The Zeiss Otus 28mm f1.4 is a wide-angle lens and the third model in the much acclaimed Otus family. So expectations are very high, matching the incredibly high price tag of 4500 EUR which makes it the most expensive lens of this series so far.
Like its longer siblings the new Otus is available with Canon mount “ZE” and with Nikon F-mount “ZF.2”, but can be used via adapters on other manufacturers’ bodies, such as the Sony A7 / A7r. And like most Zeiss lenses, excluding the Touits and Batis models, it is manual focus only.
The lens is one-of-a-kind as there is no other 28mm f1.4 full-frame lens on the market. But even if you look at 24/1.4 lenses or 35/1.4 lenses none carries this kind of price tag nor describes themselves as being “The world’s best wide-angle lens”. So the questions are: Does this lens continue to redefine what performance level you can get from a modern design and high quality glass? And how much better is this lens than the (near) equivalent offering from e.g. Nikon or Sigma? Can the lens justify a price of 4500 EUR? In my Zeiss 28mm f1.4 review-in-progress I’ll share my findings, including sharpness results, contra-light performance, Bokeh, and a selection of sample images when mounted on a demanding 36MP Nikon D810 body.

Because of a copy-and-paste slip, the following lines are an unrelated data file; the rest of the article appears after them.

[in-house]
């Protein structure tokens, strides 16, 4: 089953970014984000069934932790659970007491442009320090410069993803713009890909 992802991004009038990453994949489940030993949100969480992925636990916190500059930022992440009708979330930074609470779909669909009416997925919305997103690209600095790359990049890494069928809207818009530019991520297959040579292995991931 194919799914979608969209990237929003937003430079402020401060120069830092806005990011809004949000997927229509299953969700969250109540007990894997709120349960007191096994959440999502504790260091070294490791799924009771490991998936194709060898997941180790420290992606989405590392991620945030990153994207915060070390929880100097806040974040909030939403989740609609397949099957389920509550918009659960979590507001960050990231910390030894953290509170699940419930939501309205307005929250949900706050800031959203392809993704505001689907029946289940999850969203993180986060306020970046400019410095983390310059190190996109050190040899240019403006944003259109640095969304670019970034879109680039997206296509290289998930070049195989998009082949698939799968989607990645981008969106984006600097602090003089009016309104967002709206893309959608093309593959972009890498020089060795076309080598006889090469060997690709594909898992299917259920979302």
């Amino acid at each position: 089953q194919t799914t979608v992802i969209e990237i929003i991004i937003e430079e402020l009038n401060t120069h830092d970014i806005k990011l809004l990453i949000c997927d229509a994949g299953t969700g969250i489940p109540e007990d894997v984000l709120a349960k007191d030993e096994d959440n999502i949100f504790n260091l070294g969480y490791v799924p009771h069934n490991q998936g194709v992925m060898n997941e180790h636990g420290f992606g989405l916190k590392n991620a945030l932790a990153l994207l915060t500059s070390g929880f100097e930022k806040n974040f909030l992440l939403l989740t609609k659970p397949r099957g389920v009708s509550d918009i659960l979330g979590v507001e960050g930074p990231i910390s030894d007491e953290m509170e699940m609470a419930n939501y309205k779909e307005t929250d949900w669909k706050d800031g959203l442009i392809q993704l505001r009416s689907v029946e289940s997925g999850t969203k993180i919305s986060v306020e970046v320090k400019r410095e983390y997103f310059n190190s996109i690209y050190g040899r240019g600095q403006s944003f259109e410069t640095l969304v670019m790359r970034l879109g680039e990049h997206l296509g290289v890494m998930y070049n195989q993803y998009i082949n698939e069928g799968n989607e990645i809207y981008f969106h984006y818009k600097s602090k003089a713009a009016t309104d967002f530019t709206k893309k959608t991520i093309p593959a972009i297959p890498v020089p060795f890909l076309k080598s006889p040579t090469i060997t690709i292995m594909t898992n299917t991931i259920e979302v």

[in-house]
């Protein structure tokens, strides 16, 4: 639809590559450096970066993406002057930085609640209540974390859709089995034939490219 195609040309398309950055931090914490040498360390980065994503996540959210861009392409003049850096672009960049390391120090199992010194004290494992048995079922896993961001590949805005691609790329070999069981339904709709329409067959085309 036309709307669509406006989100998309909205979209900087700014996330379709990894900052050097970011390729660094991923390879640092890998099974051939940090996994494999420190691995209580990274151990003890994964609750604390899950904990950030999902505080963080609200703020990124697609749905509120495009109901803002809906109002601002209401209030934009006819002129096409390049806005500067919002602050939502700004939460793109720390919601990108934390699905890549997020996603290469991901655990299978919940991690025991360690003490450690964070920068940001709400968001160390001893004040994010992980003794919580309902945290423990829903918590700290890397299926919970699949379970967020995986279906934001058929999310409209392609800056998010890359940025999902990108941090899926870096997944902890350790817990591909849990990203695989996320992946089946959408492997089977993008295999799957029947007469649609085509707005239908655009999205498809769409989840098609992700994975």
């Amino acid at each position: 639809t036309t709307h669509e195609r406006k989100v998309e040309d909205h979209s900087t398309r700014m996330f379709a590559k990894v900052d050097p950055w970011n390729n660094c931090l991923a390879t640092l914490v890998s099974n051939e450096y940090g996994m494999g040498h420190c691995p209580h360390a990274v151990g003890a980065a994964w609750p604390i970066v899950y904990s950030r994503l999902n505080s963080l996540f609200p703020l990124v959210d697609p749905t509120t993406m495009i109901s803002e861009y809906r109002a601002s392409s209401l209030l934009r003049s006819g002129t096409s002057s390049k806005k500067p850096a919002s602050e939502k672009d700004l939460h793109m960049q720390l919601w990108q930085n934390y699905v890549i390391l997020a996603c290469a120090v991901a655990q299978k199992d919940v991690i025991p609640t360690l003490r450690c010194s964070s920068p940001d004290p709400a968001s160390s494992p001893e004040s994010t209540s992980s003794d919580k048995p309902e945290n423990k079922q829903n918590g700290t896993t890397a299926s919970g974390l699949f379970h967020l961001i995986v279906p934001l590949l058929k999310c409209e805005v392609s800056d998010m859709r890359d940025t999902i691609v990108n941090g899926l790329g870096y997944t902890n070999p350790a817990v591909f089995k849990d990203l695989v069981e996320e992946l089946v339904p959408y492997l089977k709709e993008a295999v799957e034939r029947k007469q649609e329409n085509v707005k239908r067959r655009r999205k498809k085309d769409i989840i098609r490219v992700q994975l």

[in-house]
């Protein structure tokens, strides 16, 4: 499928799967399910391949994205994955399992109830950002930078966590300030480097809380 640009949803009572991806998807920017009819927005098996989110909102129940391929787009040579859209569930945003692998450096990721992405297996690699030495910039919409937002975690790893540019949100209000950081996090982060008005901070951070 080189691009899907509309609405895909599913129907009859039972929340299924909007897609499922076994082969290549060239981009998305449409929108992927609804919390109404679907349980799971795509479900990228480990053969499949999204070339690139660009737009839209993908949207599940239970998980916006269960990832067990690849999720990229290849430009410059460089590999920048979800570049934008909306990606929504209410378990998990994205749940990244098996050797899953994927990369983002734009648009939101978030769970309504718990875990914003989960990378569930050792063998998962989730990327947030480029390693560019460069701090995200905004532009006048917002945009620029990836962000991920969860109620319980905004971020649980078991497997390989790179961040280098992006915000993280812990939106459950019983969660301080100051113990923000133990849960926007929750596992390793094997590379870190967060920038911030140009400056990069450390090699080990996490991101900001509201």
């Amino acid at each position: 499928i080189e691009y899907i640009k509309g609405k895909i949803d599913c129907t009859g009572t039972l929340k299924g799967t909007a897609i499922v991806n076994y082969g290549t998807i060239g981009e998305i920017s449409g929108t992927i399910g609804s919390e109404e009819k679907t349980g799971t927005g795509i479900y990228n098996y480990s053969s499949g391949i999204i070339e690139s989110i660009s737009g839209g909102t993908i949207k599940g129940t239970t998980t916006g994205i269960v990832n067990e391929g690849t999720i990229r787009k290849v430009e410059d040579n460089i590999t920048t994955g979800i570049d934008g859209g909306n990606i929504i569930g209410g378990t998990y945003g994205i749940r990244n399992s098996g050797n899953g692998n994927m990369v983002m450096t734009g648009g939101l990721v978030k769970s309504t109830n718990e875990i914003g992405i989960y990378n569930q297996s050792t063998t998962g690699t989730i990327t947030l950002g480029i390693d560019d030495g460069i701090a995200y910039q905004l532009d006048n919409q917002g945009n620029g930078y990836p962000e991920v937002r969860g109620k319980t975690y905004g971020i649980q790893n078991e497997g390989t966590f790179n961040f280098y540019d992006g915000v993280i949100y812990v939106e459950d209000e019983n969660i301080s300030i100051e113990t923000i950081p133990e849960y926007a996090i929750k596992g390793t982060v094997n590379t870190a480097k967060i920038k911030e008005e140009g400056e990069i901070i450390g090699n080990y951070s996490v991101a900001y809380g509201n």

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Facts from the catalog